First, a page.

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Advanced Blending is the second installment in Deke McClelland's series on making photorealistic compositions in Photoshop. The course explores blending options and shows how to use them to create sophisticated effects and seamless compositions, often without masking. Beginning with the basics of blending layered images, the course sheds light on the formulas behind the Photoshop blend modes and shows how to comp scanned line art, create double-exposure effects, correct skin tones, and work with the luminance sliders.
In this exercise we'll take a look at the more robust lightning modes which include screen which is your Go To mode where lightning is concerned as well as the two Dodge modes, Color Dodge and Linear Dodge add. And I'm going to go ahead and zoom in on the image so that we can see it at the 100% view size. And I'll switch the Blend Mode from Normal to the first of the light modes, Lighten, and you can see that we end up keeping the lightest pixel on a channel-by-channel basis which ends up creating some fairly harsh transitions in a few spots.
So some of the pixels end up remaining entirely opaque, other pixels drop away entirely to transparency and then there's a variety of pixels that get along differently on a channel-by-channel basis. Compare that to what happens when we switch to the Screen Mode, which I'm going to do by pressing Shift+Plus, because Shift+Plus always advances to the next mode in the list. And notice that now we get a uniform brightening mode, we're not left with any harsh transitions. The only color that drops out entirely is the black of the background; otherwise even very dark colors brighten with white brightening absolutely.
Now because of the underlying math associated with screen, you don't end up getting any clipping. Nothing clips to white in other words, unless it was already clipped to white in one of the blended layers. And in our case what that means is we create this nice uniform ghosting effect. I'm going to zoom back out by pressing Ctrl+0 or Command+0 on the Mac, and for the moment I'm going to turn off that gang layer and click on the night layer down below. And notice if I turn that layer off there is another layer below it, this texture layer, and by the way, I should say, all these photographs come from the Fotolia Image Library.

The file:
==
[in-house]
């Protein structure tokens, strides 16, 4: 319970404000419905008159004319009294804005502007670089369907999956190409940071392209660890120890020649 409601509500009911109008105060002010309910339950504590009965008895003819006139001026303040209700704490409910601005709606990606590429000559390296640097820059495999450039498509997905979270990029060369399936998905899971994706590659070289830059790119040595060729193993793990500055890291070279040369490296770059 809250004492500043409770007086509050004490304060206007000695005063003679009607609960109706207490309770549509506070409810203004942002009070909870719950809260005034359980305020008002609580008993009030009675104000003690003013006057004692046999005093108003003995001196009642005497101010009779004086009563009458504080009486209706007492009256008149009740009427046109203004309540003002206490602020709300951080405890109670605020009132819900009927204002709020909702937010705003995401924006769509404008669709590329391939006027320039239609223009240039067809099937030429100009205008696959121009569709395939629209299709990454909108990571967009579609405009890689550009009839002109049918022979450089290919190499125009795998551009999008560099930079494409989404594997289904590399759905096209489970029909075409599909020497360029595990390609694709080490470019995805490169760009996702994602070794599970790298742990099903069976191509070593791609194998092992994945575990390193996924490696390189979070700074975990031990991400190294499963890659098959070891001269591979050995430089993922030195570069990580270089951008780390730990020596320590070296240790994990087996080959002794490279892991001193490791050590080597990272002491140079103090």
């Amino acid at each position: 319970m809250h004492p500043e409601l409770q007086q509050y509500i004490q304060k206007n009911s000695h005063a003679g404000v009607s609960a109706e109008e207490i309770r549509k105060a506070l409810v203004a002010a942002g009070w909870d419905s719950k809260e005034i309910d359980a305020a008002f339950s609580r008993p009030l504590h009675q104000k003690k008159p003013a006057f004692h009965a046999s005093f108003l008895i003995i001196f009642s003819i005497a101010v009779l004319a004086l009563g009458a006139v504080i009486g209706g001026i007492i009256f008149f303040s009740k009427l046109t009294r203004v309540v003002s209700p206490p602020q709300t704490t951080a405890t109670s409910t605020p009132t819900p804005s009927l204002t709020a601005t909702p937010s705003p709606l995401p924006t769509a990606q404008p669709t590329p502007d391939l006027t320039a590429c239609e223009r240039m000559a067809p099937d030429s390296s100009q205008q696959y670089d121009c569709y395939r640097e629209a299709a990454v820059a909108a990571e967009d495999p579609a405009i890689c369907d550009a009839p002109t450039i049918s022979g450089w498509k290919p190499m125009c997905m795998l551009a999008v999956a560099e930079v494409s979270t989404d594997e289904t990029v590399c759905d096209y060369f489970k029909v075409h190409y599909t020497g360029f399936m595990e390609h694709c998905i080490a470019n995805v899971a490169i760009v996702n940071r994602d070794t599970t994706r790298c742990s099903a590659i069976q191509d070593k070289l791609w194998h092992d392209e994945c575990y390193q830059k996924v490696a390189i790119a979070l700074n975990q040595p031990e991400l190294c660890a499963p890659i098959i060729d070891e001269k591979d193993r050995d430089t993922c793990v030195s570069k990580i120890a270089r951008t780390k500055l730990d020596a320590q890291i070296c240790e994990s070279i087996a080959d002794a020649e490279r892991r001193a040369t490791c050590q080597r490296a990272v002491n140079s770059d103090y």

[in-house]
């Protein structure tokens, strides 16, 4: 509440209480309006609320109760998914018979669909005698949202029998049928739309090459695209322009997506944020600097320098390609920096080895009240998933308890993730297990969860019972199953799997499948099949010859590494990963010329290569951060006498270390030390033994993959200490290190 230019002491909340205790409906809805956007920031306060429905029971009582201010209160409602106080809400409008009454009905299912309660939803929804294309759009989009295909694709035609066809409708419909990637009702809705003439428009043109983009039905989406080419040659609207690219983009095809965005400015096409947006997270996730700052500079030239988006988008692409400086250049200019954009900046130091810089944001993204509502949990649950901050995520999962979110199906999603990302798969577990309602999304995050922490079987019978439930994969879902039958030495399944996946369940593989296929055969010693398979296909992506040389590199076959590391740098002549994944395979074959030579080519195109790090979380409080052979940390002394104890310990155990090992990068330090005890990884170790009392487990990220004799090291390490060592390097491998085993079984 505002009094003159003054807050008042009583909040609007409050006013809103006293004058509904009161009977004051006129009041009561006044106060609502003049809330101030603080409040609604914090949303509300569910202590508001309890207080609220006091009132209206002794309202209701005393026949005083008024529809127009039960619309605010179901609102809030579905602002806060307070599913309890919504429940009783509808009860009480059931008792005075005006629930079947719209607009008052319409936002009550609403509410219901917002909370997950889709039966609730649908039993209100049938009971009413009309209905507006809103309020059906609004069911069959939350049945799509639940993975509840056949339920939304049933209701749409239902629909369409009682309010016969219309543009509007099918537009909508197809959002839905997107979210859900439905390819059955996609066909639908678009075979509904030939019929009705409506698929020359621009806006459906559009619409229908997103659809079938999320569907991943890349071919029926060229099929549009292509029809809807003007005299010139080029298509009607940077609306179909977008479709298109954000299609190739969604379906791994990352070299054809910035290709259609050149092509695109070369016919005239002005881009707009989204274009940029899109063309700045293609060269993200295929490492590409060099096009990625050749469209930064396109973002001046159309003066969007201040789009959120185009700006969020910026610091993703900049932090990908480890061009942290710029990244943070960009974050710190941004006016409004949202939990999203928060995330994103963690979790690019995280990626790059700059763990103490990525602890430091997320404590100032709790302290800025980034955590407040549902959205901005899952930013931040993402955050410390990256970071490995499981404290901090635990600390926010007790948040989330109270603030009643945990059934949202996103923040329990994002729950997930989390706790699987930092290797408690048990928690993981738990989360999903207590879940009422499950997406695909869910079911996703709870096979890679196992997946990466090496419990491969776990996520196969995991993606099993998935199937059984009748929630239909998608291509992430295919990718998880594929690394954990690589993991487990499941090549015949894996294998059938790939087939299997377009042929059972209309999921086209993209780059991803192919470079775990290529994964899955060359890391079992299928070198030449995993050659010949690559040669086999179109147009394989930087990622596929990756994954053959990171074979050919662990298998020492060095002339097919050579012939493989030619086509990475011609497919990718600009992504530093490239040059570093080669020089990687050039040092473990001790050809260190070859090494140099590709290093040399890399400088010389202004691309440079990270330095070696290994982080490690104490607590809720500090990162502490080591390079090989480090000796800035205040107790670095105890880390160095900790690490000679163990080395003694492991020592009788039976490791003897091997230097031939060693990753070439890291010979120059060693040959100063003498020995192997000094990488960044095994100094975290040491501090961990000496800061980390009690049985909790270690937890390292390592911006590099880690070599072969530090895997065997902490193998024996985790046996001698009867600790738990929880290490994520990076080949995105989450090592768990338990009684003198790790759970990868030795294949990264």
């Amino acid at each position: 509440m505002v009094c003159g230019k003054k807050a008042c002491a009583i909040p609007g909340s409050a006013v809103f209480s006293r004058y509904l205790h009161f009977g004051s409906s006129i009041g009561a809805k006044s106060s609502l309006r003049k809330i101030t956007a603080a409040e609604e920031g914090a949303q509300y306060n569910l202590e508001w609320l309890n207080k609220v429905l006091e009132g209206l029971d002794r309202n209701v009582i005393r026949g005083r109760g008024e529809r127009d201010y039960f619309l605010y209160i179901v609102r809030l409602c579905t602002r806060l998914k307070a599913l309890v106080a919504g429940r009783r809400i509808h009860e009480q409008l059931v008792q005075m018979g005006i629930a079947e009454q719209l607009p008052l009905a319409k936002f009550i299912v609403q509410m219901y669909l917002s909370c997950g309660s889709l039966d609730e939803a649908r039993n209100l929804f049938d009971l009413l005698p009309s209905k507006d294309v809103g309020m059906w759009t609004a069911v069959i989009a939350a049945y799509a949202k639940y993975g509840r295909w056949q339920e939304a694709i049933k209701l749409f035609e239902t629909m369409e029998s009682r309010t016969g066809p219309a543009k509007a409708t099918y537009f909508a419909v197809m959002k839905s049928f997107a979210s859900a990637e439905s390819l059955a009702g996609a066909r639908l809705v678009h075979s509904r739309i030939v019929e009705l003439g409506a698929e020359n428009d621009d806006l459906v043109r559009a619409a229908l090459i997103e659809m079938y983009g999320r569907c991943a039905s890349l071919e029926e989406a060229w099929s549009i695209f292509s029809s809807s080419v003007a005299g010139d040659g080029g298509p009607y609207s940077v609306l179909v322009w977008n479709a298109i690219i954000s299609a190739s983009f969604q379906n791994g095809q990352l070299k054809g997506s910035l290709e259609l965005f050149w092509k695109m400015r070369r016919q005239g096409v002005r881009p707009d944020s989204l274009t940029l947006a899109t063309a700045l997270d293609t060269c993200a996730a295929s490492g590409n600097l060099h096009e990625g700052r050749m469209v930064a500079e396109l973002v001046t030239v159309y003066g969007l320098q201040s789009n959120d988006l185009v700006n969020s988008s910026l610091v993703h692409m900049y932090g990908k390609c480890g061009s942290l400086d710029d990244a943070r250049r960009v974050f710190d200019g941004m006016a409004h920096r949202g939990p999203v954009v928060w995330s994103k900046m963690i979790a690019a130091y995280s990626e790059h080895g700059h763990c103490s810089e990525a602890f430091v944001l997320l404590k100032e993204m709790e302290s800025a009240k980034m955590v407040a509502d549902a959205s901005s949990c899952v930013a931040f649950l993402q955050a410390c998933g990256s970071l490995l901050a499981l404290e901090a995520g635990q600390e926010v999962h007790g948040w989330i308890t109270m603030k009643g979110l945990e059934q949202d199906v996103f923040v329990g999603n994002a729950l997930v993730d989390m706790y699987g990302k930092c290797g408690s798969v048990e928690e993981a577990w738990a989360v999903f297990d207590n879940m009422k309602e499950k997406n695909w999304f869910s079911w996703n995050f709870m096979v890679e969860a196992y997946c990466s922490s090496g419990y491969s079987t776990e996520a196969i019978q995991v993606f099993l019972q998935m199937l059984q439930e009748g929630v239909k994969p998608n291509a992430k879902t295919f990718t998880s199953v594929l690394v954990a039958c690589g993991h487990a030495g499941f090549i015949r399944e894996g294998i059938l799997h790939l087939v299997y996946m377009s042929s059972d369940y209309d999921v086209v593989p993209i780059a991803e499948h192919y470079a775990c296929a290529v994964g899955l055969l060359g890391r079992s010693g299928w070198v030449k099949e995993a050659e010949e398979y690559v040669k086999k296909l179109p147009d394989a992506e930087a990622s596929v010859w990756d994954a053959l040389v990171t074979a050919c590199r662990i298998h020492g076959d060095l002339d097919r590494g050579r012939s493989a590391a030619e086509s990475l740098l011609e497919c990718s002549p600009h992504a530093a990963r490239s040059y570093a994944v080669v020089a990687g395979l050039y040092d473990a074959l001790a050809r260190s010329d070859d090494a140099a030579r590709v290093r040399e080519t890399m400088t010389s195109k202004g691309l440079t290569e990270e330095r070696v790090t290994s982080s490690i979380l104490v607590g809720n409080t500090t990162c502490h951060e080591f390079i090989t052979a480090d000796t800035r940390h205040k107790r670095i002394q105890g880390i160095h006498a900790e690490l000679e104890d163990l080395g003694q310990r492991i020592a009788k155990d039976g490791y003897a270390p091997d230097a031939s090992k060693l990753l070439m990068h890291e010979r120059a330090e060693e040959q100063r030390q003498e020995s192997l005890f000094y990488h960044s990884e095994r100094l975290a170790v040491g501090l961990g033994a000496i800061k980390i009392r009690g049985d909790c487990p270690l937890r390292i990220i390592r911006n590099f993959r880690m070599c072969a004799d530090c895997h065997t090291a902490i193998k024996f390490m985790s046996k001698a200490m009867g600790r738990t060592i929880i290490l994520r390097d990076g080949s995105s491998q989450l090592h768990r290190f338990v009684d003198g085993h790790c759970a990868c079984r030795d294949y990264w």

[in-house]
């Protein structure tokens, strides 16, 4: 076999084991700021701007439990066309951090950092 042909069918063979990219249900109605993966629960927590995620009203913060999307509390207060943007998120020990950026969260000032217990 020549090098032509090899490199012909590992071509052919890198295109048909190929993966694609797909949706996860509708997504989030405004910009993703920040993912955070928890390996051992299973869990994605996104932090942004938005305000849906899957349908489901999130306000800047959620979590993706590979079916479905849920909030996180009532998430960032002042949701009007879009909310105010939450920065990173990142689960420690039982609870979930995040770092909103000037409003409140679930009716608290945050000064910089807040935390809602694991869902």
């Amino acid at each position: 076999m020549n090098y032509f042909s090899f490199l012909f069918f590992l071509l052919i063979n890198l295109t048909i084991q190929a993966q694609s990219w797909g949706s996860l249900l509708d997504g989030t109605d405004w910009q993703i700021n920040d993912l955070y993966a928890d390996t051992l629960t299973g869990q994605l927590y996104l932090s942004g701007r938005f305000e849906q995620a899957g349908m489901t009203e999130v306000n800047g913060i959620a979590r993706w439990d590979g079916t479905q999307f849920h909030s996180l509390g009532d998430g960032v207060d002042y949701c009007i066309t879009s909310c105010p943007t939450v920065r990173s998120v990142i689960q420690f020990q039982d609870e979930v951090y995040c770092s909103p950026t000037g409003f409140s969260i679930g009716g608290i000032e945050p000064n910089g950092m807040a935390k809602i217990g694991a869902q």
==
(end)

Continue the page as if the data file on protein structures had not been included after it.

All right, let's say we want to create an interaction between these two layers, I'm going to go ahead and click the night layer to turn it on and I'll switch to the Screen Mode, this time by using a shortcut, which is Shift+Alt+S or Shift+Option+S on the Mac, and you can see that we end up with this wonderful blend between these two very dark layers. None of the luminance levels entirely clip by the way, so the reason this moon is so bright is because it was already very bright in the first place, but we do have differences between the neighboring pixels. Well, let's compare that to what happens if I switch to one of the Dodge modes, and I'll do so by pressing Shift+Plus once again, which in this case takes me to the Color Dodge mode.
Notice now some of the luminance levels actually settle down, some of the intermediate colors for example. However, we do end up with some clipping inside of that moon, and it's very pronounced as well. So we have these hyper saturated colors with big huge transitions between neighboring pixels. All right, I'll go ahead and zoom out again, so we can take in the entire composition. It's an interesting effect; I have to say, I will also say however that I do not use Color Dodge on anything resembling a regular basis. Every once in a while I can prove to be somewhat interesting, and because it's a member of the Fill Opacity 8, I can press let's say Shift+8 in order to reduce that Fill Opacity to 80%, which results in this extremely subtle effect here.
All right, I'm going to boost that Fill Opacity back up by pressing Shift+0. Now the way I work is I'll start off with screen, see how that looks. If I'm not satisfied with that effect, if I feel like I need something more, then I'll switch to the Linear Dodge mode, which appears directly below Color Dodge. The reason it says (Add) in parenthesis that's actually a recent addition to the name of that mode, it happened a few versions back. And the idea is Photoshop is acknowledging the underlying math of the mode, which is a simple function of adding up the luminance levels, between the blended layers.
So when I choose (Add), we're going to end up with this more pronounced effect here. It's a somewhat subtle difference, although it's a big difference from Color Dodge, here's Color Dodge, just for the sake of comparison, and here's Linear Dodge once again. However, do note that we end up with these blown highlights inside of the moon and inside of some of the details of the clouds. If you want to settle those highlights back, which I do, then just remember that Linear Dodge like Color Dodge, and like the two Burn Modes is a member of the Fill Opacity 8.
So if I press Shift+8, in my case, to reduce the Fill Opacity value to 80%, I end up regaining the lost highlights across the board. Now I'm going to go ahead and turn on the gang layer, just so that we have an interaction between all the layers that we've modified so far. In the next exercise, I'll show you how to use Linear Dodge to specifically punch up white text.
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